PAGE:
Fall turkey hunting tactics can be a tricky lot. The late season is never as straightforward as spring’s routine of setting a few decoys, yelping, and in they come charging. Fall involves more technical calling, stalking, or even flock-busting. More often than not, the shots are a bit quicker, longer, or trickier. Here are some knockdown rounds for wily fall-time birds.
1. Federal Premium TSS
Federal Premium is, without a doubt, the leader in the tungsten shot premium turkey ammunition market, and for good reason. One of the best things about TSS—annihilating knockdown power and wicked patterns aside—is the fact it’s available in .410, 20-, and 12-gauge. Federal’s tungsten-alloy is advertised as 22-percent denser than standard tungsten and 56-percent greater than lead. They also put an incredible number of pellets downrange by using tiny shot like #9, #7, or better yet, blends of 7/9 or 8/10.
Five round boxes sell online from $20.99 to $38.99 or a whopping $4.20-$7.80 per round. For hardcore turkey hunters who put a premium on grand slam, destination hunts, or simply want to make the absolute most of every opportunity the field, TSS is hard to keep in stock. Federal Premium also donates a portion of each box sold to the NWTF.
2. Kent TK-7 Penetrator
Kent Cartridge’s TK-7 Penetrator is the most underrated of all specialty tungsten turkey rounds on the market, which is unfortunate because they perform. Where Federal’s TSS uses tungsten alloy, Kent loads with straight tungsten shot, which the company advertises as 38-percent denser than lead with “superior retained energy and knockdown power.” Unlike TSS, however, and per the name, Kent’s Penetrators are loaded solely with #7 shot.
Both the 12- and 20-gauge offerings come in 3-inch shells with an 11,00 FPS velocity. The rounds are considered “managed recoil” so although it’s a dense load, it’s not the most wicked to shoot. Five-round boxes are selling for $22.99 online which equates to $4.60 per round.
Winchester Long Beard XR
Winchester’s black-boxed Long Beard XR was one of the first premium turkey ammunitions to make claims of turkey-taking at extended ranges up to 60-yards. While we can’t always get behind the clean lethality of these ultra-long shots, the fact of the matter is that Long Beard XR patterns very well and is more affordable than the newer—albeit perhaps harder-hitting—tungsten rounds. Copper-plated lead shot in encased in a Shot-Lok cocoon that theoretically holds the shot together longer.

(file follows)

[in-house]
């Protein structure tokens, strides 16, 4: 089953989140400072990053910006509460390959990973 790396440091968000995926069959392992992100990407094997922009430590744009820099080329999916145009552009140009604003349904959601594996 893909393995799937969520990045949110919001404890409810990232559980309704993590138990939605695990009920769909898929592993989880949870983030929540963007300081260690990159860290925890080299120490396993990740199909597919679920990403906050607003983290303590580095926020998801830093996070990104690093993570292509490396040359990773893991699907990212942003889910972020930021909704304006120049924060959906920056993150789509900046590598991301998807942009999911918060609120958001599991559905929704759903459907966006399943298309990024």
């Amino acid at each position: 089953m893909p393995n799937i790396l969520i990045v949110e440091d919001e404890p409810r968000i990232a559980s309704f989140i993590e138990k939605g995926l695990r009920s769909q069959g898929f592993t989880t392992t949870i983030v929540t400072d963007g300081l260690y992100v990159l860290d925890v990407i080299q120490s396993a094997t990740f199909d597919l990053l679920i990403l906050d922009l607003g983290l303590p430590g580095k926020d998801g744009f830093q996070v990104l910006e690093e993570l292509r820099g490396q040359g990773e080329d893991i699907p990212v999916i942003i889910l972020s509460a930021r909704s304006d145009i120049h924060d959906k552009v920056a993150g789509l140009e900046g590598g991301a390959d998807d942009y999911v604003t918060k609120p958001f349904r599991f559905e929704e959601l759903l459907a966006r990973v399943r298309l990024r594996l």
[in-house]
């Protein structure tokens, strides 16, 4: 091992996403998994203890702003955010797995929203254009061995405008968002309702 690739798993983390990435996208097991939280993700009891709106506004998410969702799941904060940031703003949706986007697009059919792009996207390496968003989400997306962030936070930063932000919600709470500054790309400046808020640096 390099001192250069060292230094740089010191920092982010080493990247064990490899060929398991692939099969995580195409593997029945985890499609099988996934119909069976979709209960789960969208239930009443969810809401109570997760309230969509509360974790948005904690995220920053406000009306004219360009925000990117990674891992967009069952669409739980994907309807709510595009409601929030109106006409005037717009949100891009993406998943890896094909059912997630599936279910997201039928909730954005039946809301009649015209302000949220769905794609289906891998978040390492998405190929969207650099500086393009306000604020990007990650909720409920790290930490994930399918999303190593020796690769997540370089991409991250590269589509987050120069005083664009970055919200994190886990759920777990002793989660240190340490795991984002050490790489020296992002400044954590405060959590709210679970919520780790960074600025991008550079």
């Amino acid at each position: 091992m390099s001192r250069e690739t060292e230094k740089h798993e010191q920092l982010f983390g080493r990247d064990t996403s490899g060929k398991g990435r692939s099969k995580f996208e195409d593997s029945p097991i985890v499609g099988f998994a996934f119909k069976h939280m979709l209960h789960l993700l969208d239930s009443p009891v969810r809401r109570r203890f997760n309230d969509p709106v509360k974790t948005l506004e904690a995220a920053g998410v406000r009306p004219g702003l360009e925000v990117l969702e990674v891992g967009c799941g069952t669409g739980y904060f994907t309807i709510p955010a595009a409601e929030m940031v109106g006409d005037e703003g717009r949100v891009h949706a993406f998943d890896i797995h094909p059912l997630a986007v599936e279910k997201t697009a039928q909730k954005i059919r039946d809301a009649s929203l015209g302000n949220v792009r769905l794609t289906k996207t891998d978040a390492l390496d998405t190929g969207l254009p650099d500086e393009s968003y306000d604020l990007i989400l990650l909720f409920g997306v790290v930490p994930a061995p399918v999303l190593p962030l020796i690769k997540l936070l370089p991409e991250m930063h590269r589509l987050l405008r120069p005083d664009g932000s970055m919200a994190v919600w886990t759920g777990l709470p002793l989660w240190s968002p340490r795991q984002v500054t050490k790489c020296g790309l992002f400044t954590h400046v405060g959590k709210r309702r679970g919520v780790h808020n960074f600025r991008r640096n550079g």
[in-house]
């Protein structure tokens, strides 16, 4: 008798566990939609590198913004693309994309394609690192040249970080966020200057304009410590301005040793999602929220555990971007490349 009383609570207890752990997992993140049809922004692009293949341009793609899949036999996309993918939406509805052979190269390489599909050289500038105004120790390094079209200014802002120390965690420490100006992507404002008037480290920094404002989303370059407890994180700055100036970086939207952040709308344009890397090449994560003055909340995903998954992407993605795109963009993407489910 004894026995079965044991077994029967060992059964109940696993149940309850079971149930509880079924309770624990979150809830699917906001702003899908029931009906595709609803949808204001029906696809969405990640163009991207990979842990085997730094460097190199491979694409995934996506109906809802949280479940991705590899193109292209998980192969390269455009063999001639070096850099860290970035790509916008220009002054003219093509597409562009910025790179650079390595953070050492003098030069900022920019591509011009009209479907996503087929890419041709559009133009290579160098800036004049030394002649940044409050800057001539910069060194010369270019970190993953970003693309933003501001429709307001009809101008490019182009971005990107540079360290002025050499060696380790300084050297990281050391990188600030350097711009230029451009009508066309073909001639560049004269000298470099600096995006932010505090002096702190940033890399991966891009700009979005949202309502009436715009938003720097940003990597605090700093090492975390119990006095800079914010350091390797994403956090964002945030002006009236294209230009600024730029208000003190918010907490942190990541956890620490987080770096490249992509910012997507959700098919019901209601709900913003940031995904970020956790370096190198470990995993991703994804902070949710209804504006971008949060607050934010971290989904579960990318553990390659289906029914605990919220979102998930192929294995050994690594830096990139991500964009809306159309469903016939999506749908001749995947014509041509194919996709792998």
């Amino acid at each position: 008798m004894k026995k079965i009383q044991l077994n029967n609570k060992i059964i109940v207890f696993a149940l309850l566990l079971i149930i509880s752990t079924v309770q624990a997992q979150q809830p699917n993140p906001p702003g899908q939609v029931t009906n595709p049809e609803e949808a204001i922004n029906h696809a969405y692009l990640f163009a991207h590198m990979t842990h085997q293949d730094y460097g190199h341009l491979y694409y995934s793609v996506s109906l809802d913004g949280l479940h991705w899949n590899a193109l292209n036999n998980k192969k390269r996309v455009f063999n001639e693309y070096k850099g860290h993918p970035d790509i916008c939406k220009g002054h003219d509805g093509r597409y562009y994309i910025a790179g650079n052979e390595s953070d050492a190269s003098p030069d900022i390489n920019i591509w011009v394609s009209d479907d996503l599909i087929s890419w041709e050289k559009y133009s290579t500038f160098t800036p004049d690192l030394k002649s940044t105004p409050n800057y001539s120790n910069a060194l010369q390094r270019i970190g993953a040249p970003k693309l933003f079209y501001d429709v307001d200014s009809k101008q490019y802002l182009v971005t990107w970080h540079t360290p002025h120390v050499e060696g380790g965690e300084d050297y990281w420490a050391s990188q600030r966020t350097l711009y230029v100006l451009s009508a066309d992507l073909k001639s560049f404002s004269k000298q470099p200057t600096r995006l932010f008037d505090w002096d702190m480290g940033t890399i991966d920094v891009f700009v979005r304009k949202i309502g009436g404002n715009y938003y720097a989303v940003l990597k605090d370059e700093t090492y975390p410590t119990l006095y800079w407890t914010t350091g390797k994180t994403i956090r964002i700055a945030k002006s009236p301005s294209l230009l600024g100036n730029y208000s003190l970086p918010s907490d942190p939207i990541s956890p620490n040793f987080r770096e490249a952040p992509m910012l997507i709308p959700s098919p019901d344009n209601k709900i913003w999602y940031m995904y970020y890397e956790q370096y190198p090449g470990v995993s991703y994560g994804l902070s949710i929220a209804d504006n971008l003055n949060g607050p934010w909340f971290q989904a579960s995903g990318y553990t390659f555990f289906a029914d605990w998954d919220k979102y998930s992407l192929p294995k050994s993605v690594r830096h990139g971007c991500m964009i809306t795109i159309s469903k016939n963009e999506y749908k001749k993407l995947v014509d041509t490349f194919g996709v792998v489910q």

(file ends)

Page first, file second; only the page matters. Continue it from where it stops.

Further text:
Winchester’s offering is available in both 12- and 20-gauge, with the 20-gauge coming in 3-inch. The 12-gauge, meanwhile, is available in everything from 2.75 on up to 3.5 wallopers. Muzzle velocities range from 1,050 to 1,300 depending on the load. These babies are listed online from $19.99 to $21.99 per 10-round box, putting them about $2.00 per shot, a great bang for the buck.
Hornady Heavy Magnum Turkey
Hornady Heavy Magnums have been on the market for many years, and they’re still around for good reason. They work. Available in 3-inch 12-gauge or 20-gauge rounds, as well as 3.5-inch 12-gauge, the Heavy magnum is stuffed with simple nickel-plated shot. While there’s no ultra-dense tungsten or specialty metals here, there is a very fair price tag, at least as far as specialty rounds go. Heavy Magnums sell online at $13.99/box of 10, or $1.40 a round, making them the most cost-effective gobbler hitter, by far. Normally this ammo sells for $13.99, but we are selling it for $11.99.
Depending on gauge and options, shot sizes include numbers four, five, or six. The cool thing about Hornady’s Heavy Magnum is they offer not only the turkey specific load but a Heavy Magnum Coyote as well. At 1,300 FPS using the Versatite wad, these loads put out awfully dense patterns for us out to forty yards and advertise “lethal penetration” out to 50-yards.
Specialty ammunition is great. It is forever changing the face of turkey hunting to include smaller bores and longer ranges. To that end, any of the aforementioned rounds will do everything any gobbler hunter needs, and then some. It’s important to remember, though, that just because a box claims it can kill a turkey at 50 or 60-yards does not mean it can or even should. As always, ethical hunters should spend time at the patterning board as well as understand lethal velocities and shot placement to ensure clean shots for the full joy of a memorable hunt.
Before you snag ammo, you need a turkey gun to go with it. Check out Guns.com’s inventory of new and used guns to find your next gobbler gun.
The post Turkey Ammo that will Dominate Fall Gobbler Season appeared first on Guns.com.